4. Crimehawk

    How far can scary games go?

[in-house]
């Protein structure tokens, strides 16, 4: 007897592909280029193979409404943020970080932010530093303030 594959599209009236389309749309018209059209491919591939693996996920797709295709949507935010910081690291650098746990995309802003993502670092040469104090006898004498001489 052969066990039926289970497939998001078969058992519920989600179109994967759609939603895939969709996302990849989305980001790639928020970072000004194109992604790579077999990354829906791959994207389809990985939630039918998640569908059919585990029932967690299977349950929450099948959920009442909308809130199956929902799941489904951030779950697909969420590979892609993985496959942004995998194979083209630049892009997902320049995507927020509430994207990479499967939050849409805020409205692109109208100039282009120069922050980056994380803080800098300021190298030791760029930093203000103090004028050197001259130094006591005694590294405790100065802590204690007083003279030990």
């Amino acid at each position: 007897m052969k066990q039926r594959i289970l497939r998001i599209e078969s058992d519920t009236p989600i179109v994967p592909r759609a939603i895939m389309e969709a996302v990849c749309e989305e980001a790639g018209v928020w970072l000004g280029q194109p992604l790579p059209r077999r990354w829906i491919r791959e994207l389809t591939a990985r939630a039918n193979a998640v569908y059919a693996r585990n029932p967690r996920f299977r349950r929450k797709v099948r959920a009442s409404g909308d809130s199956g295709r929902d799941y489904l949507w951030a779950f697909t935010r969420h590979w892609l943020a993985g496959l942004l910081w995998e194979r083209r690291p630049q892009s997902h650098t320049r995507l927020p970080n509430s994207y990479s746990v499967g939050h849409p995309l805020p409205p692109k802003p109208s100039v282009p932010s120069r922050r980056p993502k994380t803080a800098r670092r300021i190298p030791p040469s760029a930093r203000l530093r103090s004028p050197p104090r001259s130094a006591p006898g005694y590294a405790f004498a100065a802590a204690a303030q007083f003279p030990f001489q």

Horror games... seems to be the growing game design topic just about everywhere. Ok, so here's soem of my ideas and comments :) First, darkness is, like said before, VERY overated. Light can used to cause even more fear, but people just don't seem to see it. In the light people can see where they are going, and go which way they want... or so they think. For example: A classic walk in a plains field. Dusk, daylight just coming. Previously, the player has been running away from a nighttime/darkness only evil scarecrow (yes, corny, but just an example). So it's daylight, and the player can see where they are. They see traps, weapons, whatever, and wish to avoid these things (leading them on a path where you want them to go). through the maze of 'the player choosing where to go' the player gets to an appointed trap. They suddenly fall through a trap door in the ground. The sunlight shines through the hole. The palyer see some more light spots ahead. Now timing must be tried, and tested, but give the player a short period of time to try and discover where they are (no movement, just looking). As soon as the figure out their surroundings (1-3 seconds probably, maybe not even that long) the scarecrow comes flying and tries to attack, but is blocked by the ray of light the player is in. So after a while the player realizes that they must move onto to the next light spot. So they make a mad dash to it (while the scarecrow is preoccupied with doing...watever). After a while of this, the player gets to a final ray of light. All others go out. The ray the player on starts slowly to get smaller. This is the climax of this exmaple. Panic. To get a person scared, they must have a 'chance' to survive (which would be the light dashing) and then the panic of the 'hopeless' situation. While the ray is getting smaller, have the scarecrow nearby, nearly hovering. Now a 'hero'. A farmer comes, and falls through a different trap, which just happens to be above where the scarecrow is. The scarecrow is crushed by the farmer, and a ray of light shines on him. He tells the player to leave. Player leaves, but the road is blocked by the hole the farmer left. So the only way is to patch up the hole (luckily, supplies are very close). Player then moves on, but stops. A little dialogue or noise or something comes up almost as an 'oops.' The player realizes he just killed the farmer, by removing his ray of light. "guilt" another fear builder. so then in a cutscene type thing, the scarecrow jumps out of the was-newly-covered hole, holding the dead farmer. and yeah, you can from there. But the point of that example is prove a couple things. 1) Darkness is over rated, when over used. Some elements can use darkness, but if you can scare someone in light, it will be truly scary. 2) Catch them off guard. Like in the example, the first trap the player falls through. The player gets into the game, and suddenly 'SNAP' something happens. DO NOT over use this as well, it could ruin your game 3) Fear, panic, guilt, and many more can make the player scared or feel helpless, which is desired in a horror game Just a quick example (kind of based off the movie 'Darkness Falls') but yeah, you get the point, hoepfully that helps :) Matt